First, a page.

IOADs The Toronto FIlm School is amazing, for the price of tuition you cant make a movie that cheap, but If you go to the Toronto Film School, you make many films and learn how to make them properly. take my word for it, I'm currently attending classes there

I have to admit that I'm not familiar with the Toronto Film School other than ads on the TV. I'm going to Sheridan College in the Fall which I understand to have a very good reputation. I guess my concern is that places like Trebas, Toronto Film School and IAOD will take any one as long as they have the money to pay for the course where as colleges and University do have a competitive edge to get in.

I have to admit that I'm not familiar with the Toronto Film School other than ads on the TV. I'm going to Sheridan College in the Fall which I understand to have a very good reputation. I guess my concern is that places like Trebas, Toronto Film School and IAOD will take any one as long as they have the money to pay for the course where as colleges and University do have a competitive edge to get in.

I have to admit that I'm not familiar with the Toronto Film School other than ads on the TV. I'm going to Sheridan College in the Fall which I understand to have a very good reputation. I guess my concern is that places like Trebas, Toronto Film School and IAOD will take any one as long as they have the money to pay for the course where as colleges and University do have a competitive edge to get in.

I have to admit that I'm not familiar with the Toronto Film School other than ads on the TV. I'm going to Sheridan College in the Fall which I understand to have a very good reputation. I guess my concern is that places like Trebas, Toronto Film School and IAOD will take any one as long as they have the money to pay for the course where as colleges and University do have a competitive edge to get in.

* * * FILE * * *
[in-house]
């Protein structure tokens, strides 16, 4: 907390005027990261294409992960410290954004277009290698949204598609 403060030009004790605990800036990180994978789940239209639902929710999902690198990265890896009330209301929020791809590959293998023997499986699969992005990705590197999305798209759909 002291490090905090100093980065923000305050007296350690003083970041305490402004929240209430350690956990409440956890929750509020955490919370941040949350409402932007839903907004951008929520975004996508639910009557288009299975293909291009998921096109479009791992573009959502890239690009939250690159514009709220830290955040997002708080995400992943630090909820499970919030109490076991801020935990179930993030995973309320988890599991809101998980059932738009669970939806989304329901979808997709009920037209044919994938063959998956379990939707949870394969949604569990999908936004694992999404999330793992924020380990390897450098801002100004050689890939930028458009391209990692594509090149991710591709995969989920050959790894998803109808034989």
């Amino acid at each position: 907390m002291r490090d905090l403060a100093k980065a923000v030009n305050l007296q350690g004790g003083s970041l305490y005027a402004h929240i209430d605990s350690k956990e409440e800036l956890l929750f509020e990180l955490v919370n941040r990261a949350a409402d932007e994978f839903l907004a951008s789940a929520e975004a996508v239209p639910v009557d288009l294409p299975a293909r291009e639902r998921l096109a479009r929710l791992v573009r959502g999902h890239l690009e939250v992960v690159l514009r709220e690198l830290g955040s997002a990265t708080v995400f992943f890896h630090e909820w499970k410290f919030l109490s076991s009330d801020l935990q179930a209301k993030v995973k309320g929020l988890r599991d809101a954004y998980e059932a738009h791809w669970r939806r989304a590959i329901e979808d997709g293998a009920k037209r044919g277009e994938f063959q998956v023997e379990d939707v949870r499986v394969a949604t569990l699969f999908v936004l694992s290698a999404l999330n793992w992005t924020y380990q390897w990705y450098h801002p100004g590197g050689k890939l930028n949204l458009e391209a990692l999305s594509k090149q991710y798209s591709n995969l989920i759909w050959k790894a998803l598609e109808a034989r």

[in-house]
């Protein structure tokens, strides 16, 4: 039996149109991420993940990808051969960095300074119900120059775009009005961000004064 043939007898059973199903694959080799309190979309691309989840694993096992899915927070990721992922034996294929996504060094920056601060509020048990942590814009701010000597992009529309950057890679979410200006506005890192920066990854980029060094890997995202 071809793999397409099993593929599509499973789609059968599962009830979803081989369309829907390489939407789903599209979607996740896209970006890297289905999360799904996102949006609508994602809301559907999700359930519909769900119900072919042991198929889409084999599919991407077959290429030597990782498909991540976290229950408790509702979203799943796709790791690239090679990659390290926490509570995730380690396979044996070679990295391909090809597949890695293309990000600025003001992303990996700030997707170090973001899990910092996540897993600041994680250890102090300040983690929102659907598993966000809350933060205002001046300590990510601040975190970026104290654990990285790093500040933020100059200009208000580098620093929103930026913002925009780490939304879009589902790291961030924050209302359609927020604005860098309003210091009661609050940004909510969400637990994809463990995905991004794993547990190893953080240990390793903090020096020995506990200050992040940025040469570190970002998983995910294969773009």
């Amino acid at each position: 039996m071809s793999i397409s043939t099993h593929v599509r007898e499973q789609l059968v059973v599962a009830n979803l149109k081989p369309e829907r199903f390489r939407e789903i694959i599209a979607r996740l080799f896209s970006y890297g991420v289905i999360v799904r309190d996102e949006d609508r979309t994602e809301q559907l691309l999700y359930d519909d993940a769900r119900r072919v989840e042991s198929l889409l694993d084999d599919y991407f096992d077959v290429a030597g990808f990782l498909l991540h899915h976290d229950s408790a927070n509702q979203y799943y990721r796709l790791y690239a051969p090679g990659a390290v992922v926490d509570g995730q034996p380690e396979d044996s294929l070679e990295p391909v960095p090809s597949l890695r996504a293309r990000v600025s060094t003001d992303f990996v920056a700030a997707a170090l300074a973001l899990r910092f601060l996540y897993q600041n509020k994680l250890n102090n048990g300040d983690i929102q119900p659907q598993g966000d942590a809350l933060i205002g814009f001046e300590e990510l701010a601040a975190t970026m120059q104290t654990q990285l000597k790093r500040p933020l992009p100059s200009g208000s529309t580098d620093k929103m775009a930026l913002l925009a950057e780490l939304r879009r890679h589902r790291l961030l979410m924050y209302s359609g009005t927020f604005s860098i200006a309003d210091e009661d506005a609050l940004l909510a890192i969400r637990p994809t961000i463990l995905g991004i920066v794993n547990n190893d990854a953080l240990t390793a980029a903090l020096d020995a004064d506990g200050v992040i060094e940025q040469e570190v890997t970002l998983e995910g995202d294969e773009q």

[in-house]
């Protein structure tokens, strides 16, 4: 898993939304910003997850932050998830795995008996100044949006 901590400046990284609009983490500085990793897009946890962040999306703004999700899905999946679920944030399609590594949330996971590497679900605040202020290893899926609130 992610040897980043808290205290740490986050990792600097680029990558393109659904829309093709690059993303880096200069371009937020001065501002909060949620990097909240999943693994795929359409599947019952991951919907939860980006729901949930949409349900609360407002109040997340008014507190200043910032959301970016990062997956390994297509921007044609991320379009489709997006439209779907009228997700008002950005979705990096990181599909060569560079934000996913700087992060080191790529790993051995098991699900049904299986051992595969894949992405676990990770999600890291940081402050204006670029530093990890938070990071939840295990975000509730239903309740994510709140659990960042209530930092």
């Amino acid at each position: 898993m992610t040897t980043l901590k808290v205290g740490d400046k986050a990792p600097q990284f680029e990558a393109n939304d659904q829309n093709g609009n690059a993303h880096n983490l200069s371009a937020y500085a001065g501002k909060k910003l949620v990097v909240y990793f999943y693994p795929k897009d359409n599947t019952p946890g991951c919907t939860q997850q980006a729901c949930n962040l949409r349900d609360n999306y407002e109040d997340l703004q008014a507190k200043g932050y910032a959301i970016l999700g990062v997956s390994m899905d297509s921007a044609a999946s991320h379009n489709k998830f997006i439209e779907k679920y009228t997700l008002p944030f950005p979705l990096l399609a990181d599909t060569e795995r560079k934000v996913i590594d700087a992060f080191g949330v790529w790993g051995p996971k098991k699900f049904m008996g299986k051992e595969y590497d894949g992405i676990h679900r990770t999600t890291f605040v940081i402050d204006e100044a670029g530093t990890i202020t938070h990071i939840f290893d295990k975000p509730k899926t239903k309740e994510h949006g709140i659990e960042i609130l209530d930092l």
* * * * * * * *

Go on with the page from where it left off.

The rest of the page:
I can't decide on which university to head to...I've been considering uft , sheridan or toronto film school....but I was thinking of going somewhere a bit farther from home... my options are guelph, western, Sheridan, Ottawa or queens (which I think i'm unlikely getting into queens! Both my siblings had gone to western ontario university for different fields...but I'm nbot sure if its for me! Could anyone help me with this problem?

In my opinion and i'm sure many will agree, Capilano is by far the best program. First year will direct towards being a P.A and second year will help you realise above the line positions, I think any professionnal would agree that when it comes to film studies no school can offer a job when you get out, but when you look who's working and who's developping or even producing projects it seems like Capilano is on top, not to forget that it's a lower version of a very steep tuition cost for such field of study. Frenchy

If you're looking to find out more about any of the programs in Van... check out http://www.artschoolreviews.ca.

There's way more in depth info from students who've graduated from there.

Here's a Cap Film Program review.

http://www.artschoolreviews.ca/reviews/capilano-university/motion-pictur...